Before mass shooter Elliot Rodger, 22, went on a killing spree, gunning down six people and wounding eight in a southern California college town, he detailed his reasoning in a 137 page manifesto.
Judging from the manifesto left by the Santa Barbara shooter, he was a socially awkward, mentally disturbed young man. He was also a racist who couldn’t understand why women didn’t like him. In his rant, he lamented over the fact that even an “ugly black boy” could get a date with a white girl but he couldn’t. In Rodger’s mind, he was superior because he was mostly white, and should’ve gotten girls solely based on his white privilege.
The overall total of nonfatal and property hate crime victimizations for the entire study, 293,800, isn’t statistically different to 2004 (the first year for which there is data), however. In other words: the number of hate crimes hasn’t changed—the targets have.
Technology does not modernize a country, tolerance and equality does. Why people are so hang up on color?
Recently, in two national beauty contests held on both sides of the Atlantic, the ugly side of beauty reared its racist head as online racist backlash took over the web. Nina Davuluri, winner of the Miss America Contest, a 24-year-old North American of Indian descent and Flora Coquerel,winner of the Miss France Contest, a 19-year-old whose mother is from the West African state of Benin, both shocked a fraction of humanity as the question was posed:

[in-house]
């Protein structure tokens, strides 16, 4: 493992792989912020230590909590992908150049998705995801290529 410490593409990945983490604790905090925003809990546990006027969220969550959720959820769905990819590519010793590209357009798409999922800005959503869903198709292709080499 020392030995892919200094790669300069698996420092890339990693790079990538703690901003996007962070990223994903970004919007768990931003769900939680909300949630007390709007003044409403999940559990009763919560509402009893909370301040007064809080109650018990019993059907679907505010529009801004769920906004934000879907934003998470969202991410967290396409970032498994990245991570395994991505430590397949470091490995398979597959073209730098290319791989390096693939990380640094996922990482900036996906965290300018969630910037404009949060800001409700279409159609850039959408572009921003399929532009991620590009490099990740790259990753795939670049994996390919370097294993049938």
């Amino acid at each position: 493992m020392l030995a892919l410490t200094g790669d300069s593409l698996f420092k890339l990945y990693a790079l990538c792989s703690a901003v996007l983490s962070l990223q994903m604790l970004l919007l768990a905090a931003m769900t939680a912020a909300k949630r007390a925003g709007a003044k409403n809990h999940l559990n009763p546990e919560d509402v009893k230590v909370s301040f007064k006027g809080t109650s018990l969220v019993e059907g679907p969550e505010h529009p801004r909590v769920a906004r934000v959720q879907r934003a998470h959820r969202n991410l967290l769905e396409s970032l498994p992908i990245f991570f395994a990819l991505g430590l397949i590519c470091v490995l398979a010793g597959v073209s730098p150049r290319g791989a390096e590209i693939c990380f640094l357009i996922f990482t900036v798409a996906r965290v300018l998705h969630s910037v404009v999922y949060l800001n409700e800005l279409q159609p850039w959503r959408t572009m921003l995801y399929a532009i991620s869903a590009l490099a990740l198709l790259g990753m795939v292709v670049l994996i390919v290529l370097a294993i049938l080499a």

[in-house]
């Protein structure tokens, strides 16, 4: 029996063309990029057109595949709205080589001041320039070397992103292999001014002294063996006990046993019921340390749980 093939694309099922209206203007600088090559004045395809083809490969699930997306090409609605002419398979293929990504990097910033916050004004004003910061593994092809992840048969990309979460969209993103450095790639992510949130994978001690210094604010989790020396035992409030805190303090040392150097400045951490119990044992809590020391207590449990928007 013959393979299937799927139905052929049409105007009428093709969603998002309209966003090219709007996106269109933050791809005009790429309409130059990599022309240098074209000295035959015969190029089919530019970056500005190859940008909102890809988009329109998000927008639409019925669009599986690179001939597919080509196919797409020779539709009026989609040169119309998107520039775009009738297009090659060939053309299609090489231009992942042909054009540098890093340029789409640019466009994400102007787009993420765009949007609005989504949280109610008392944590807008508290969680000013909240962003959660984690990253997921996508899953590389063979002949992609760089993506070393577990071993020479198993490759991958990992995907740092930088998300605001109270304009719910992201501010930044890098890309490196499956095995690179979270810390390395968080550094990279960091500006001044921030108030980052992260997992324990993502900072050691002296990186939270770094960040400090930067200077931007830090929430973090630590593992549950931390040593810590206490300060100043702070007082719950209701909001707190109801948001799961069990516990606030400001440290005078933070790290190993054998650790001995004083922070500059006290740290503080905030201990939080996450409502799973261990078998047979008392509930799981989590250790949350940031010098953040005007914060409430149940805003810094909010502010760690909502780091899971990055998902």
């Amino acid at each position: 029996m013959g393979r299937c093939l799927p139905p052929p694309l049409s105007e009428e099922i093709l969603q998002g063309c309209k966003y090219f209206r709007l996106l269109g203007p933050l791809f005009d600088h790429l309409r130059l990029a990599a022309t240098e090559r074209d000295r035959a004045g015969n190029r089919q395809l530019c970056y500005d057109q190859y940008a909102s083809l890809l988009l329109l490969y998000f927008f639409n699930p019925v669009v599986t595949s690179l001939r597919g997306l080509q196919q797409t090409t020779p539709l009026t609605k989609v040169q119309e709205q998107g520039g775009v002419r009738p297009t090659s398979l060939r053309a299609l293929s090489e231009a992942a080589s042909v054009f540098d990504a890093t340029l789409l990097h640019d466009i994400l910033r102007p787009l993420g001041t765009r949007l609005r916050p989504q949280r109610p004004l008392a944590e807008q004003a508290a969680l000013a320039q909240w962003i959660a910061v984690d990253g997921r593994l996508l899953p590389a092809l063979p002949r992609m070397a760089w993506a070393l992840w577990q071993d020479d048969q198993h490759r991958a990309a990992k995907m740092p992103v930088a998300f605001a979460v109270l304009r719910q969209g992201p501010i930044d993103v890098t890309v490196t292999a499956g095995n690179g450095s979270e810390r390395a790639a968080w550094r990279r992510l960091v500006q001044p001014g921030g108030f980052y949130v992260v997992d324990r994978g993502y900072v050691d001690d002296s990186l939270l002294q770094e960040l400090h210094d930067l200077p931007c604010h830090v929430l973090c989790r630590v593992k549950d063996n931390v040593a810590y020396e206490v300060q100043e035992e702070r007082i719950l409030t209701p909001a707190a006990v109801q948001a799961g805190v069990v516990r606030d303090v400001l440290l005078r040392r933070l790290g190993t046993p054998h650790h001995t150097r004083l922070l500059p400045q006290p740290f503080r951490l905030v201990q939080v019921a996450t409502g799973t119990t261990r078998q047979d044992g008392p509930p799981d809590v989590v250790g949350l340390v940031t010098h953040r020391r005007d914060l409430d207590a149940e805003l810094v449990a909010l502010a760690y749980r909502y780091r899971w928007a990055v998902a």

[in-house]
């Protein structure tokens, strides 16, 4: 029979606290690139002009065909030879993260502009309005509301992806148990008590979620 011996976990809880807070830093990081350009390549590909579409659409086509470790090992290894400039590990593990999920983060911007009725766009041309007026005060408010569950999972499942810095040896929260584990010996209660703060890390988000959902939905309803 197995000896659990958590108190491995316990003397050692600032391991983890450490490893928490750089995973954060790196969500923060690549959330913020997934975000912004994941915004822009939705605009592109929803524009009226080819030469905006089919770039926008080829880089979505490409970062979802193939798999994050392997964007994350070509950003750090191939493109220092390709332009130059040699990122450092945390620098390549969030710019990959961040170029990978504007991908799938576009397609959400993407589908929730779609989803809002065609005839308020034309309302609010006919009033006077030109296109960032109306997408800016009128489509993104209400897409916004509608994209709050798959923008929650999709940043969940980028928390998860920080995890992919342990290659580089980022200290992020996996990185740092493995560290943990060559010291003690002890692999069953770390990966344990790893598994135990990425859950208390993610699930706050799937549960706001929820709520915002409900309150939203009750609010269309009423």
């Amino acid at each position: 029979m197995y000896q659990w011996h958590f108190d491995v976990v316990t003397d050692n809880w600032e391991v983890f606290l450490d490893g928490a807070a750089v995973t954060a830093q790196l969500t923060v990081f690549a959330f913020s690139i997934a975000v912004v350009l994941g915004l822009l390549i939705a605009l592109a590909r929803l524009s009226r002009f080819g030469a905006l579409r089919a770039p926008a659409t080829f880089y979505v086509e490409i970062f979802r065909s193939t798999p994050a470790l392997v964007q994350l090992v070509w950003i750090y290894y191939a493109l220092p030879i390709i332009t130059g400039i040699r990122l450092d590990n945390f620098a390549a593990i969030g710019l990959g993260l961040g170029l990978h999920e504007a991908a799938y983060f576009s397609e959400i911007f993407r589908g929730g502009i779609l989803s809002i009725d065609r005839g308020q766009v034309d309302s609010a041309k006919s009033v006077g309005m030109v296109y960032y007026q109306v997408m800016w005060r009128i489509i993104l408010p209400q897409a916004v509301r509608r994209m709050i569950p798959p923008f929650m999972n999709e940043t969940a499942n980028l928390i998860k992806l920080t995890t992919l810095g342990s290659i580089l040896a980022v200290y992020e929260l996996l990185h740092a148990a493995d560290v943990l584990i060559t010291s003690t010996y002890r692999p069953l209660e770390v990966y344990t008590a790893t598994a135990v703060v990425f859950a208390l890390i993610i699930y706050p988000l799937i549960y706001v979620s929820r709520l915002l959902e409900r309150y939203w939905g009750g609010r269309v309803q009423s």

How did they win when they are not white natives to their countries?
As a mixed race young woman who has grown up in the UK and exhibits the beauty of Jamaican, Ghanaian and Irish ancestry, I found the racist reactions disturbing to say the least. Here are some of the comments that circulated on Twitter:
The United States of America
I am literarily soo mad right now a…
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